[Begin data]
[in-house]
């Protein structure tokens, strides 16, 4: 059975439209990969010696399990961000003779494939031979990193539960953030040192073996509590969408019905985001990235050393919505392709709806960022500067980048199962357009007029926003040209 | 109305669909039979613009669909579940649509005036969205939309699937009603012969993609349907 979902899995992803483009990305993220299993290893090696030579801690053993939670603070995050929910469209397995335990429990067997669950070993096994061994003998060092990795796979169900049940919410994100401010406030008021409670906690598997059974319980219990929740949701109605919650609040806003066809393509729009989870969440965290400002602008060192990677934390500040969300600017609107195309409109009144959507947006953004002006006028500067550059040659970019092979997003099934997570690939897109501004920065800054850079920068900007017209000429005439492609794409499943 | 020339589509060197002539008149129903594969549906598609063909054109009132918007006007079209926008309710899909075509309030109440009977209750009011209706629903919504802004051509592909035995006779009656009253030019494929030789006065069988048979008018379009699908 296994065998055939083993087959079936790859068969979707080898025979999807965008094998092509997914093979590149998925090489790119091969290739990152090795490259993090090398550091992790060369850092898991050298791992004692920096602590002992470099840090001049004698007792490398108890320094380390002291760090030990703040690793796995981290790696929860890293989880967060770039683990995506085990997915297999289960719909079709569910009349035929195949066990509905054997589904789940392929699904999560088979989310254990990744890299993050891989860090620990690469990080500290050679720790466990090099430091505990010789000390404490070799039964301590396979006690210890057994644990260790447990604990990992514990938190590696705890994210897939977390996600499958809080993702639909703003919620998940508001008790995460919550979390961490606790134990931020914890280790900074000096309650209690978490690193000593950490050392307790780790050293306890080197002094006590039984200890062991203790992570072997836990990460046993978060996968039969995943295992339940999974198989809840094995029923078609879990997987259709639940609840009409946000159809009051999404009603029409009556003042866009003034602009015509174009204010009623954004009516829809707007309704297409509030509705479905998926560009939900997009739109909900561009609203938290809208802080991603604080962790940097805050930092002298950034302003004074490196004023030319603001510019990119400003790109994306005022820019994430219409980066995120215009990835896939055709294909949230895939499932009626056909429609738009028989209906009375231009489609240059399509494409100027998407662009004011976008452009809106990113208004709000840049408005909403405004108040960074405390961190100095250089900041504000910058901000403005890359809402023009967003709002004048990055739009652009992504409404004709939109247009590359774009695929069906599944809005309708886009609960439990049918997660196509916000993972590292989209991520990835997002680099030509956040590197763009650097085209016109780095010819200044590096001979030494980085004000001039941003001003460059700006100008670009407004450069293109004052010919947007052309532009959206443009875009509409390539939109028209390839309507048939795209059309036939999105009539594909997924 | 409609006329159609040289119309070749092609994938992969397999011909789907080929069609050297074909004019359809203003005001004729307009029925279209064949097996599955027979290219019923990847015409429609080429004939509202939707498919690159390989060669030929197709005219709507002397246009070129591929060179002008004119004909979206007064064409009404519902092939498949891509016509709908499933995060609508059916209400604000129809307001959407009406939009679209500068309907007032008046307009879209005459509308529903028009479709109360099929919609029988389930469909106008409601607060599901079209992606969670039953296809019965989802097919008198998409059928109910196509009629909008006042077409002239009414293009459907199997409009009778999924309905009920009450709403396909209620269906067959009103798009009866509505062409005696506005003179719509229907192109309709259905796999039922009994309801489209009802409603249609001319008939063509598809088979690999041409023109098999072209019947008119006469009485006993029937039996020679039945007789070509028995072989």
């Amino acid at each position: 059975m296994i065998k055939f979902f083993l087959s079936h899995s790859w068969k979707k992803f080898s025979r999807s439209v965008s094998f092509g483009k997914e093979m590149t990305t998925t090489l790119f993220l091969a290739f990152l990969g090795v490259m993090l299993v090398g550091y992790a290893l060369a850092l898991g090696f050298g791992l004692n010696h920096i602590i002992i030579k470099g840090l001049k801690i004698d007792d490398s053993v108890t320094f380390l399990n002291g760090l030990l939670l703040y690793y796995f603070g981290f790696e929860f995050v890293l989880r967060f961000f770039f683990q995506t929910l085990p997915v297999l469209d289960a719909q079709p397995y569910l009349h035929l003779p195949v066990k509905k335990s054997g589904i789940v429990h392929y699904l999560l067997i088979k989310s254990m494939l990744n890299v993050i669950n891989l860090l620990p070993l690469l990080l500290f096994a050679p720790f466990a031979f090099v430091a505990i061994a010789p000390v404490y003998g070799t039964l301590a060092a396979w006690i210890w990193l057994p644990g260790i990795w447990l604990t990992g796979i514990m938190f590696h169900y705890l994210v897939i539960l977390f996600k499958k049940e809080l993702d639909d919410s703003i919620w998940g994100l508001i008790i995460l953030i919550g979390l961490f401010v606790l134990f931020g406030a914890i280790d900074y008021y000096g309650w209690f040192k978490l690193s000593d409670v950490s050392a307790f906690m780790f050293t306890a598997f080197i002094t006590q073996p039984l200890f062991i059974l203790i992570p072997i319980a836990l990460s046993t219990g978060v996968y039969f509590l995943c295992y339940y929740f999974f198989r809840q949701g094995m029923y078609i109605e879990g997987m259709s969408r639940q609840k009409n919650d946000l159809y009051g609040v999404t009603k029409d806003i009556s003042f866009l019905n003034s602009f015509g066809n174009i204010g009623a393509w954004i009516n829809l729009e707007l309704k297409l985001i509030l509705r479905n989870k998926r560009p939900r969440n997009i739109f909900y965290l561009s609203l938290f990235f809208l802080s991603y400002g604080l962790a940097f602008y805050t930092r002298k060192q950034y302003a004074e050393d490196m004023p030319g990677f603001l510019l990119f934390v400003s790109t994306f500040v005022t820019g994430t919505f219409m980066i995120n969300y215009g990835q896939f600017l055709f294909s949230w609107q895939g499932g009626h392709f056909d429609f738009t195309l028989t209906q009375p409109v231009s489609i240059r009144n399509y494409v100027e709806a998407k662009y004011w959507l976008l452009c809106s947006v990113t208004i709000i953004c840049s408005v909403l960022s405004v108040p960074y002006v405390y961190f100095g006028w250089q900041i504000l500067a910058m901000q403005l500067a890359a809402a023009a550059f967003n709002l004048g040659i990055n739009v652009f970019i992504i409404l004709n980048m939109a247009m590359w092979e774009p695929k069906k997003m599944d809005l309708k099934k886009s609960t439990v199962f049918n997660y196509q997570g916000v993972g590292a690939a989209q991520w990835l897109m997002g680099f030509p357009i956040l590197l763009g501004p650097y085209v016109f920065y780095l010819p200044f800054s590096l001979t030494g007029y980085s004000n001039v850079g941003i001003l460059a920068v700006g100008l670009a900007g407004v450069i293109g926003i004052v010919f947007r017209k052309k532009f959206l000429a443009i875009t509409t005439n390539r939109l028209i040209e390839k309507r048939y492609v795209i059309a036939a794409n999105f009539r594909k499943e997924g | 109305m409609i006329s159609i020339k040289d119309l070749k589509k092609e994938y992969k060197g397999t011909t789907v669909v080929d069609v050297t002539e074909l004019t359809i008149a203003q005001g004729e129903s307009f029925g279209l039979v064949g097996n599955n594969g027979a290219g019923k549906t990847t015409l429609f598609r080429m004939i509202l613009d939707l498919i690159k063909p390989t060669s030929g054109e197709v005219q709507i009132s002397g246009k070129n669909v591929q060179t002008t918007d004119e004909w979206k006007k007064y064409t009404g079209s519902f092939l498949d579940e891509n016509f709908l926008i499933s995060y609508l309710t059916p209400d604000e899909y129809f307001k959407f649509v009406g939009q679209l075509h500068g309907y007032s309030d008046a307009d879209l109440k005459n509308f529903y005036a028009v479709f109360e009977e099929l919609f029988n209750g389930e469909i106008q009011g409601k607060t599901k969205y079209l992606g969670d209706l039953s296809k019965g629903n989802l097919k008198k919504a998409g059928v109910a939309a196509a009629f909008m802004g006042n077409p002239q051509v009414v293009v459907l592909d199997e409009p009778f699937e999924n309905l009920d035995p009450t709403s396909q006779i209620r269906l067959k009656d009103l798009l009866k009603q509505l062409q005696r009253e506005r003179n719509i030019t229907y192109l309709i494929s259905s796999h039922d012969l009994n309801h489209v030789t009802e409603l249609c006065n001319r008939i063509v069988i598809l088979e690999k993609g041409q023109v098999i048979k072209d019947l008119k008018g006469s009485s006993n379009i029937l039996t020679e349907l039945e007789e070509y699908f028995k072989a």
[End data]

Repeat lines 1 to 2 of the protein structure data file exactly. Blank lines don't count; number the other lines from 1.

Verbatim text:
[in-house]
């Protein structure tokens, strides 16, 4: 059975439209990969010696399990961000003779494939031979990193539960953030040192073996509590969408019905985001990235050393919505392709709806960022500067980048199962357009007029926003040209 | 109305669909039979613009669909579940649509005036969205939309699937009603012969993609349907 979902899995992803483009990305993220299993290893090696030579801690053993939670603070995050929910469209397995335990429990067997669950070993096994061994003998060092990795796979169900049940919410994100401010406030008021409670906690598997059974319980219990929740949701109605919650609040806003066809393509729009989870969440965290400002602008060192990677934390500040969300600017609107195309409109009144959507947006953004002006006028500067550059040659970019092979997003099934997570690939897109501004920065800054850079920068900007017209000429005439492609794409499943 | 020339589509060197002539008149129903594969549906598609063909054109009132918007006007079209926008309710899909075509309030109440009977209750009011209706629903919504802004051509592909035995006779009656009253030019494929030789006065069988048979008018379009699908 296994065998055939083993087959079936790859068969979707080898025979999807965008094998092509997914093979590149998925090489790119091969290739990152090795490259993090090398550091992790060369850092898991050298791992004692920096602590002992470099840090001049004698007792490398108890320094380390002291760090030990703040690793796995981290790696929860890293989880967060770039683990995506085990997915297999289960719909079709569910009349035929195949066990509905054997589904789940392929699904999560088979989310254990990744890299993050891989860090620990690469990080500290050679720790466990090099430091505990010789000390404490070799039964301590396979006690210890057994644990260790447990604990990992514990938190590696705890994210897939977390996600499958809080993702639909703003919620998940508001008790995460919550979390961490606790134990931020914890280790900074000096309650209690978490690193000593950490050392307790780790050293306890080197002094006590039984200890062991203790992570072997836990990460046993978060996968039969995943295992339940999974198989809840094995029923078609879990997987259709639940609840009409946000159809009051999404009603029409009556003042866009003034602009015509174009204010009623954004009516829809707007309704297409509030509705479905998926560009939900997009739109909900561009609203938290809208802080991603604080962790940097805050930092002298950034302003004074490196004023030319603001510019990119400003790109994306005022820019994430219409980066995120215009990835896939055709294909949230895939499932009626056909429609738009028989209906009375231009489609240059399509494409100027998407662009004011976008452009809106990113208004709000840049408005909403405004108040960074405390961190100095250089900041504000910058901000403005890359809402023009967003709002004048990055739009652009992504409404004709939109247009590359774009695929069906599944809005309708886009609960439990049918997660196509916000993972590292989209991520990835997002680099030509956040590197763009650097085209016109780095010819200044590096001979030494980085004000001039941003001003460059700006100008670009407004450069293109004052010919947007052309532009959206443009875009509409390539939109028209390839309507048939795209059309036939999105009539594909997924 | 409609006329159609040289119309070749092609994938992969397999011909789907080929069609050297074909004019359809203003005001004729307009029925279209064949097996599955027979290219019923990847015409429609080429004939509202939707498919690159390989060669030929197709005219709507002397246009070129591929060179002008004119004909979206007064064409009404519902092939498949891509016509709908499933995060609508059916209400604000129809307001959407009406939009679209500068309907007032008046307009879209005459509308529903028009479709109360099929919609029988389930469909106008409601607060599901079209992606969670039953296809019965989802097919008198998409059928109910196509009629909008006042077409002239009414293009459907199997409009009778999924309905009920009450709403396909209620269906067959009103798009009866509505062409005696506005003179719509229907192109309709259905796999039922009994309801489209009802409603249609001319008939063509598809088979690999041409023109098999072209019947008119006469009485006993029937039996020679039945007789070509028995072989």